When selecting tank mates for archer fish, it is important to consider their specific needs and behaviors. Here’s a table suggesting some potential tank mates that can coexist with archer fish:

Potential Tank MatesCompatibility Description
Banded ScatsPeaceful, brackish water fish that can coexist with archer fish. They have a similar water preference and are known to inhabit the same habitats in the wild.
GobiesMany goby species can thrive in brackish water and are generally peaceful. They are small and won’t compete for food with the archer fish. However, ensure that the specific goby species selected is compatible with the archer fish’s needs.
MonosMonos are schooling fish found in brackish water and have similar water parameter requirements as archer fish. They can be compatible tank mates if provided with appropriate tank size and suitable social dynamics.
MolliesBrackish water mollies are hardy fish that can tolerate similar water conditions as archer fish. They are generally peaceful and can coexist with archer fish if provided with adequate space and hiding spots.
Knight GobiesKnight gobies are brackish water fish known for their interesting behavior and compatibility with archer fish. They have a similar tolerance for salinity and can coexist if given enough space and hiding places.
Columbian Shark CatfishColumbian shark catfish, also known as catfish shark or blackfin shark, can be compatible with archer fish in larger aquariums. They prefer brackish water and can coexist if there is enough space and hiding spots for all tank inhabitants.
MudskippersMudskippers are unique brackish water fish that can live in partially submerged and terrestrial environments. While they have different behavior than archer fish, they can coexist in larger tanks with appropriate setup and conditions.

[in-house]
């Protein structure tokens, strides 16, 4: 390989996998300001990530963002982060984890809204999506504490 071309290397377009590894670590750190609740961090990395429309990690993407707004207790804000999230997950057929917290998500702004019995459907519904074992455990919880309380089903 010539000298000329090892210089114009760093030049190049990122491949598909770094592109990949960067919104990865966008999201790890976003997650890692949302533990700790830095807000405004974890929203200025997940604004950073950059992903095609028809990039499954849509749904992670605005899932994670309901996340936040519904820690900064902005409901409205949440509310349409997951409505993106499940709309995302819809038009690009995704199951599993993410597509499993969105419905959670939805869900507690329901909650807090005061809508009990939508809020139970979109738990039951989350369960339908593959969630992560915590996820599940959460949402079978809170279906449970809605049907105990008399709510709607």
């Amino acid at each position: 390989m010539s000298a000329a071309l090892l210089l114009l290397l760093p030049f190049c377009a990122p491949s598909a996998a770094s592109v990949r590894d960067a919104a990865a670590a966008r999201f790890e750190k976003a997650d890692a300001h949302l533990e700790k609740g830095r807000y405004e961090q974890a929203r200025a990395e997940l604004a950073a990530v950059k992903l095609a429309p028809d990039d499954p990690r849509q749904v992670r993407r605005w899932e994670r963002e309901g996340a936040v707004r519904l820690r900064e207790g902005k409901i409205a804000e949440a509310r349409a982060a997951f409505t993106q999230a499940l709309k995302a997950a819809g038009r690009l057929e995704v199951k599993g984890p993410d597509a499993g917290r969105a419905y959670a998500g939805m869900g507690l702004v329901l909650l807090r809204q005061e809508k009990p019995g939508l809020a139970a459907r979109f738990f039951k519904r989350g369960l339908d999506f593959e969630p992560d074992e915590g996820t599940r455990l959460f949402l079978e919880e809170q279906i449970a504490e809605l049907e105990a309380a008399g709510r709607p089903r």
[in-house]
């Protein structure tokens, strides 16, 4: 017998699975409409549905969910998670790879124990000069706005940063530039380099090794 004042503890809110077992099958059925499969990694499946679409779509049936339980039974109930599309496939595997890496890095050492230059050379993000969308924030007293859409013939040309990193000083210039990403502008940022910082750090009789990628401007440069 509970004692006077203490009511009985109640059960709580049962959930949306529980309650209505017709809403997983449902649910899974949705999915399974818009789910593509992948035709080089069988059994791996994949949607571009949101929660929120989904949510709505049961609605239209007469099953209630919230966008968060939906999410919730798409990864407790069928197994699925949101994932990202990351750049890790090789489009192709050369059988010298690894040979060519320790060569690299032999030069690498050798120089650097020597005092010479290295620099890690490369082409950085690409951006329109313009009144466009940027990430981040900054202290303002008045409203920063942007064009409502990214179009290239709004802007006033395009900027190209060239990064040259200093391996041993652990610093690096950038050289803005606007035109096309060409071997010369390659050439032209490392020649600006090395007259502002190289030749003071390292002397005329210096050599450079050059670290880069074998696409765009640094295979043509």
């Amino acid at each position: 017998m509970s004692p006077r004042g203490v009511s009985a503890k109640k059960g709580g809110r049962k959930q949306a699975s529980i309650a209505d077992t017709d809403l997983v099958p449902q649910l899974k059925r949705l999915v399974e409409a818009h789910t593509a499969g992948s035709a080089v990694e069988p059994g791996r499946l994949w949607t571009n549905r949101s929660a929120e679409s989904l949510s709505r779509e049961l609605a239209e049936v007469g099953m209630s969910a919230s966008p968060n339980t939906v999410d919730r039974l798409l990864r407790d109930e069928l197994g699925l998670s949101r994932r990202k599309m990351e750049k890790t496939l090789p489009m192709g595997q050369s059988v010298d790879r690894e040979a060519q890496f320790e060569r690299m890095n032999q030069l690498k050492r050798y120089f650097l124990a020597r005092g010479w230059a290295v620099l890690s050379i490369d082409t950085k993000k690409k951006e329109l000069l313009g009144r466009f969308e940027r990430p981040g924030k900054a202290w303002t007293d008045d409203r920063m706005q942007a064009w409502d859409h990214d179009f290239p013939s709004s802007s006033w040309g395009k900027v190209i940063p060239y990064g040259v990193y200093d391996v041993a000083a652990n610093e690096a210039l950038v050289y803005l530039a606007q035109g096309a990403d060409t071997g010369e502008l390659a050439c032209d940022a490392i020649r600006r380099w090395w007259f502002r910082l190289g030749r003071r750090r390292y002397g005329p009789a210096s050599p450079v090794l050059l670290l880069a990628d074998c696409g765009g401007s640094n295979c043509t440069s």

Are archerfish aggressive?

Archer fish are not known for aggressive behavior toward other fish species. They are generally compatible with a variety of tank mates, especially those that share similar water conditions and temperaments.

In general, archer fish tend to be relatively peaceful toward conspecifics (members of the same species). They often form small groups or schools in the wild and cooperate during hunting. However, territorial disputes and aggression may occur between individuals if they are overcrowded or if there is limited space for establishing territories within the tank. Intraspecies relations of fish species are based on domination of a stronger fish species. It is desirable to keep a group of at least 4-5 fish species. If there are less of them, the fish tends to demonstrate aggression.

Gender differences: male vs female

Gender dimorphism isn’t pronounced. It is unknown how to tell between the fish male and female.


Fsh is bred in fish hatcheries or caught in the wild. Since it is impossible to distinguish between the fish male and female, they are kept in large schools. There was no reliable information recorded about fish breeding in home aquaria.